Posted by: pmarkrobb | March 31, 2021

oil and water

At times the tangible surface of scripture upon which I gaze becomes altogether different things. Its literal substance may be paper or glass, but as I look down, what I see is almost always a window, a mirror, or a magnifying glass. When I first sat down to read scripture’s account of today in preparation for writing, it was quite clearly a window. A Dickens-like priceless pane into Simon the Leper’s home at supper time. I believe that meals were magnificent things in the earthly life of Jesus. They certainly weren’t all feasts, but I can’t imagine a single one that wasn’t meaningful in some way … and this particular one would be the rule, not the exception.

I know it is not written, but can you see with me Jesus arriving at Simon’s front door. Can you hear the voice of the Creator of the Universe who once used His words to divide light and darkness, earth and water, and form man from the dust of the ground, thank His host for opening his home to Him? I see His arms and His smile compete for which could open more widely in greeting each guest. I hear His intimate way of welcome that favored none but made each feel as though He had only come to see them. I see the smiles and gestures that are common to any occasion where friends gather to break bread together. And then, all at once, I see the woman approach the table, while Jesus is eating. A bit shocking, yes, because someone in her service role would not approach the table while people were eating. Perhaps she is bringing something to serve? No, that definitively doesn’t resemble food or drink.

In an instant the whole evening seems shattered as shards of clay fall to the floor and the essence of pure nard drips from between the fingers of one who should have remained invisible in her service, but now commanded the attention of all. Amid what must have seemed like chaos, Jesus humbly bowed His head as the woman smashed her precious jar of oil and poured it over her Lord.

Did the room fall silent as the anointing oil flowed? I’d like to believe the lavish gift commanded the moment, but the story suggests otherwise. And here is where the surface of scripture became something altogether different for me. What had once been a window, became a mirror with the sound of the seething shouts.

I think it’s safe to say we don’t like being startled. As I “advance” to greater age, I have become more and more like my grandfather who would quite literally come up out of his chair when startled. And many times, in being startled I can react harshly. Do you suppose that’s what happened here? The guests in the room being startled by an unexpected smash and just lashing out, not really for purpose, but because they were taken off guard? Quite regrettably, no. That is not at all what this was. This was a very clear problem of perspective. A failure in having eyes to see. Just as Peter took His eyes off Jesus and saw only the water, the guests took their eyes off Jesus and saw only the oil. How many times do we do the same?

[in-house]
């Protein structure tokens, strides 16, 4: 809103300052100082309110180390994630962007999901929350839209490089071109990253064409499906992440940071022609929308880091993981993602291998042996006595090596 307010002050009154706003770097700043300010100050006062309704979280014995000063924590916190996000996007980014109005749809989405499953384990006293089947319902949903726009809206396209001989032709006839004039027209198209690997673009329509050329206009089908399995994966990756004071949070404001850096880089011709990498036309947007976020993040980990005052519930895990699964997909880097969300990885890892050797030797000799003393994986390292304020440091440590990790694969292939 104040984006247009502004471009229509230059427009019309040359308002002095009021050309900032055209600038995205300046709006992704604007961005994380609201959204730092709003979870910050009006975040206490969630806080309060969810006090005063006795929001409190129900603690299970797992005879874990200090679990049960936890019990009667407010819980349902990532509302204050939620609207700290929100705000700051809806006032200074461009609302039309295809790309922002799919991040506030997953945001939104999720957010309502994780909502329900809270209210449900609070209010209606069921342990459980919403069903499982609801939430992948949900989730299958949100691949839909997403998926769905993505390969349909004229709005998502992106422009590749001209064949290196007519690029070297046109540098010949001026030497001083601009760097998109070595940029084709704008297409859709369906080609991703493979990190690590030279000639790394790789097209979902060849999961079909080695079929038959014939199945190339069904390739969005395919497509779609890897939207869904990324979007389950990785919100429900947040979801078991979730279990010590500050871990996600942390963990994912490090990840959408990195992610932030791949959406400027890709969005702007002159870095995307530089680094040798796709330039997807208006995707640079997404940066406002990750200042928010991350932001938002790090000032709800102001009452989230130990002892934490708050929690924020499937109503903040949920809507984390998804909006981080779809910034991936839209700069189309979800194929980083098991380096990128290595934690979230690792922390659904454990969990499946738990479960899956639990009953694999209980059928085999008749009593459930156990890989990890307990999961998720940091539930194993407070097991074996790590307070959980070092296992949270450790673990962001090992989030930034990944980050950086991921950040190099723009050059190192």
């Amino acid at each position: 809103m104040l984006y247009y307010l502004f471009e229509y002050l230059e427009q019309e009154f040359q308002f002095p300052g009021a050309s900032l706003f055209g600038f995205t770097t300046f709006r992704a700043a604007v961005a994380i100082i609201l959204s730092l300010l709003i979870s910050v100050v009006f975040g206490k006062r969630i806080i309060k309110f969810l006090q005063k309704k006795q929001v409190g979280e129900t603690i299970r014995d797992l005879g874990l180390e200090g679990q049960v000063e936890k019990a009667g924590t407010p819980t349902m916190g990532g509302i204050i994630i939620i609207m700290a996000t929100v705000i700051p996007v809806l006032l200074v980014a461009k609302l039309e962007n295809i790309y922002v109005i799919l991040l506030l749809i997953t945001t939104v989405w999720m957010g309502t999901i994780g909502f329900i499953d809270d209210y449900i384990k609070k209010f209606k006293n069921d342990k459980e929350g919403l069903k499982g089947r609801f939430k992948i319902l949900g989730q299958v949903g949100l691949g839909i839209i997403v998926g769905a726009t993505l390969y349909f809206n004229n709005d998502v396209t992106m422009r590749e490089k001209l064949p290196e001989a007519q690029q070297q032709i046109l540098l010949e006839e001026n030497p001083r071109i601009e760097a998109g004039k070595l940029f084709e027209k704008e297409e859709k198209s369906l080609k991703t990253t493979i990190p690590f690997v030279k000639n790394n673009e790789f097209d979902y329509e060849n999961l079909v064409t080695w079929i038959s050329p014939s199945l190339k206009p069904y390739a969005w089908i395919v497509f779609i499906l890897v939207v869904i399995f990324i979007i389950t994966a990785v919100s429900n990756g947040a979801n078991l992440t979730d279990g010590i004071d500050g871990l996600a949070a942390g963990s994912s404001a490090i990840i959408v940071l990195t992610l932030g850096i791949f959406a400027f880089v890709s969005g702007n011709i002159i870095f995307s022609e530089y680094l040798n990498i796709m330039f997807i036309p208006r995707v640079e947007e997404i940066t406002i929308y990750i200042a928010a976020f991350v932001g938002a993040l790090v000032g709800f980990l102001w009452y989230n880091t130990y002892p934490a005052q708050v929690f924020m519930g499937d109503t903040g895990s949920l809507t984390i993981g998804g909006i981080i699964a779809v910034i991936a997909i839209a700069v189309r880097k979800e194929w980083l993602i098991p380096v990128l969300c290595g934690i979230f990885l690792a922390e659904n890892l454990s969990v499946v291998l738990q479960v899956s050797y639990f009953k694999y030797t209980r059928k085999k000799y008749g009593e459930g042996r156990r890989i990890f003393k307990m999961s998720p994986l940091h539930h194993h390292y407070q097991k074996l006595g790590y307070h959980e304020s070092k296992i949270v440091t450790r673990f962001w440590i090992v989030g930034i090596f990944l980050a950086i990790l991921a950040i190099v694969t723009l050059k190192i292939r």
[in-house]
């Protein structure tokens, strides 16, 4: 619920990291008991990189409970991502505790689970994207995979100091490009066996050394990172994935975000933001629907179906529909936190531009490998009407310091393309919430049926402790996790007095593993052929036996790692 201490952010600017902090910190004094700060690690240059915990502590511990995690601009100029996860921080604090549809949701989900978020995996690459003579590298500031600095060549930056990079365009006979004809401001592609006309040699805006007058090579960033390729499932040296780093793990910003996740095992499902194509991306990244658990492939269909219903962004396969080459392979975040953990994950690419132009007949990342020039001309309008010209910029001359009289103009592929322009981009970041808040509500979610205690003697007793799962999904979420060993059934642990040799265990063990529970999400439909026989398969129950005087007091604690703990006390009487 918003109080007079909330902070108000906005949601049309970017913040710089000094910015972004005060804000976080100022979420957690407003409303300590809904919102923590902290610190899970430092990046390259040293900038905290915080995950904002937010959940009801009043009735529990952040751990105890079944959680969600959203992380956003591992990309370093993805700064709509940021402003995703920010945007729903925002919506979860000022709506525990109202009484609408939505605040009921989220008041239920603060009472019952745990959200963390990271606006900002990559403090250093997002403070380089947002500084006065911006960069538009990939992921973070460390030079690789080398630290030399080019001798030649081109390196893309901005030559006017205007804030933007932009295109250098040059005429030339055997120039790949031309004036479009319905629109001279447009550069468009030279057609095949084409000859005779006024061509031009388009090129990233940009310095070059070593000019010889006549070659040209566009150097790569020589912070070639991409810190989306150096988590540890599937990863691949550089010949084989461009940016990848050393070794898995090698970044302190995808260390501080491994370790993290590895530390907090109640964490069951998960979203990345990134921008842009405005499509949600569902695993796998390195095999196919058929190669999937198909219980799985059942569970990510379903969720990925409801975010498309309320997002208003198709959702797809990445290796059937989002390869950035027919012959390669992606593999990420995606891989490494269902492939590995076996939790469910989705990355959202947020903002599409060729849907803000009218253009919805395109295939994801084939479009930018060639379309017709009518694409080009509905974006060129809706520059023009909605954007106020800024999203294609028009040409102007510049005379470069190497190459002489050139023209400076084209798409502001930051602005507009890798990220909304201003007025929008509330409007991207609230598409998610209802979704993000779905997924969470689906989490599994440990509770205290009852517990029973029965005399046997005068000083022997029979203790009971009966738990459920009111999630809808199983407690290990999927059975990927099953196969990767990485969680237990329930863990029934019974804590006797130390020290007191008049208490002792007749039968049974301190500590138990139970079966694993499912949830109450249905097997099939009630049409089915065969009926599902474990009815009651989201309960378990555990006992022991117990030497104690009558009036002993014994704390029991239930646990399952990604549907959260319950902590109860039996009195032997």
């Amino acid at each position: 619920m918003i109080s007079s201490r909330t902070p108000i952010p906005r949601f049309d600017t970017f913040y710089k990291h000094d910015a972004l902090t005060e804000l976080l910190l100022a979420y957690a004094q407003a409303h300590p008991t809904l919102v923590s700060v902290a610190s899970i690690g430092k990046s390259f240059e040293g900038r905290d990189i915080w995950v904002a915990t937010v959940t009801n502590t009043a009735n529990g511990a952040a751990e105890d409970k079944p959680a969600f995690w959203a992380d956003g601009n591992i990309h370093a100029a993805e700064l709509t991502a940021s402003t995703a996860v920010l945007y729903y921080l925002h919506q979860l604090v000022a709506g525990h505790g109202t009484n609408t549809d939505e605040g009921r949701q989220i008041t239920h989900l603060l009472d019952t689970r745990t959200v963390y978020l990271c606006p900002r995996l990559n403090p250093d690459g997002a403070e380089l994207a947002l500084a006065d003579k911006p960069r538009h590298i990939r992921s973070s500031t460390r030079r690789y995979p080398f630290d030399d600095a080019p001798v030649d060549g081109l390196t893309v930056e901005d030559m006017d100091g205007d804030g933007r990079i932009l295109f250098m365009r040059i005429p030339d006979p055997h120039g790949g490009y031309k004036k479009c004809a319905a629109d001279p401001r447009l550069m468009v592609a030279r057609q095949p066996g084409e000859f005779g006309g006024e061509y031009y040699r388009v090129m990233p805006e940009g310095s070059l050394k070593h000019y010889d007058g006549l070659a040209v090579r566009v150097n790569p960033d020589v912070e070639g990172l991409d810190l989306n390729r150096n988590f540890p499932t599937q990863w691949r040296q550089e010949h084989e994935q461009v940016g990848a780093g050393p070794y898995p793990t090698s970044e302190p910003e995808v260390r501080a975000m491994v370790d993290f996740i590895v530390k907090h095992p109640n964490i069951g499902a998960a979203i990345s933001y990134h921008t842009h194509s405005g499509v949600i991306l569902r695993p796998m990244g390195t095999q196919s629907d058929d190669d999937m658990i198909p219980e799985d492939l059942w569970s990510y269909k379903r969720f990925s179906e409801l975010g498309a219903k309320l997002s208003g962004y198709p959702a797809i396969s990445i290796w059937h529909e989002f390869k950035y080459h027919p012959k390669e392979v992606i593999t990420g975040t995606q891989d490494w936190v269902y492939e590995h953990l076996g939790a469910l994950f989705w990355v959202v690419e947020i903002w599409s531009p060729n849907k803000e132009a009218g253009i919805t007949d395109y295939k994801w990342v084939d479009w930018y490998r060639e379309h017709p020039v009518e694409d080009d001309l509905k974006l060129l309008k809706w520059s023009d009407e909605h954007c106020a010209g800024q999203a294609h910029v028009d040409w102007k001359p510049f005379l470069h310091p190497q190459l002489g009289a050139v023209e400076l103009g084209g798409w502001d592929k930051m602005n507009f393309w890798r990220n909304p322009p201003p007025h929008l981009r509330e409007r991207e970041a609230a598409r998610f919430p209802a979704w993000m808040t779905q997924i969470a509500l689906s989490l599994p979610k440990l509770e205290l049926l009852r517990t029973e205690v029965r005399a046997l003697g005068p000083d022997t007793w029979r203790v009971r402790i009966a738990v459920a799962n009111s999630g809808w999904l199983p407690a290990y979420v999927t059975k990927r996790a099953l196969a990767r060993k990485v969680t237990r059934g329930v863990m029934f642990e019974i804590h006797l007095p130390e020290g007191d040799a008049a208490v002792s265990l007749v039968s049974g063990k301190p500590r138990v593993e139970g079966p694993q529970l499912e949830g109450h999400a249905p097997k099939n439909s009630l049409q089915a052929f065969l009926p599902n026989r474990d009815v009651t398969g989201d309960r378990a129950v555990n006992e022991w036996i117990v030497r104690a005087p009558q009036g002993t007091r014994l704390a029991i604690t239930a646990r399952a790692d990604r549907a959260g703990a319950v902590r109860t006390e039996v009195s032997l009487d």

Looking into this mirror of the here-sighted harsh rebukes, I heard the echo of a seemingly innocent “proverb” from my adolescence that suggested someone could be so heavenly minded to be of no earthly use. I thank the Spirit for revealing the outright lie at the heart of that innocent sounding quip. It is the high purpose of the enemy of God to divert our eyes and desires from Him. We must put on the full armor of God to fight those sometimes frontal but most times subtle attacks, to keep our eyes fixed on Him. I love what C.S. Lewis has to say in Mere Christianity:

“… a continual looking forward to the eternal world is not (as some modern people think) a form of escapism or wishful thinking, but one of the things a Christian is meant to do. It does not mean that we are to leave the present world as it is. If you read history, you will find that the Christians who did most for the present world were just those who thought most of the next. The Apostles themselves, who set on foot the conversion of the Roman Empire, the great men who built up the Middle Ages, the English Evangelicals who abolished the Slave Trade, all left their mark on Earth, precisely because their minds were occupied with Heaven. It is since Christians have largely ceased to think of the other world that they have become so ineffective in this. Aim at Heaven and you will get earth ‘thrown in’: aim at earth and you will get neither.”

“Leave her alone,” Jesus answers, before naming the invaluable thing the unnamed woman has done for Him. I guarantee that most gathered completely missed His full meaning, but He shut down their rebukes to call attention to the one who had “done what she could.” High praise from the High King of Heaven, but not meant to elevate anyone above His purpose. A window and a mirror have turned our eyes upon Jesus. May we continue to look past the oil and the water of our everyday and keep our eyes firmly fixed on Him.

For the second time in as many days, Jesus made a point to draw attention to one who gave all they had. Two days are all that’s left before He gives all He had for us. Although this is the time during this week when I most want to slow down to delay, or wish there could have been another way, we will continue walking at the Master’s pace to and through it all.

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Responses

  1. Deceptive leaders, a leper, an insignificant woman, some bickering friends, the poor and a betrayer…….probably not the “agenda” that we would have put together for this final Wednesday of Jesus earthy life. Time is too short and too precious to……….

    Thanks again Father and mark for inviting us into the unseen, eternal and supernatural of today’s seen, temporary and natural agenda.


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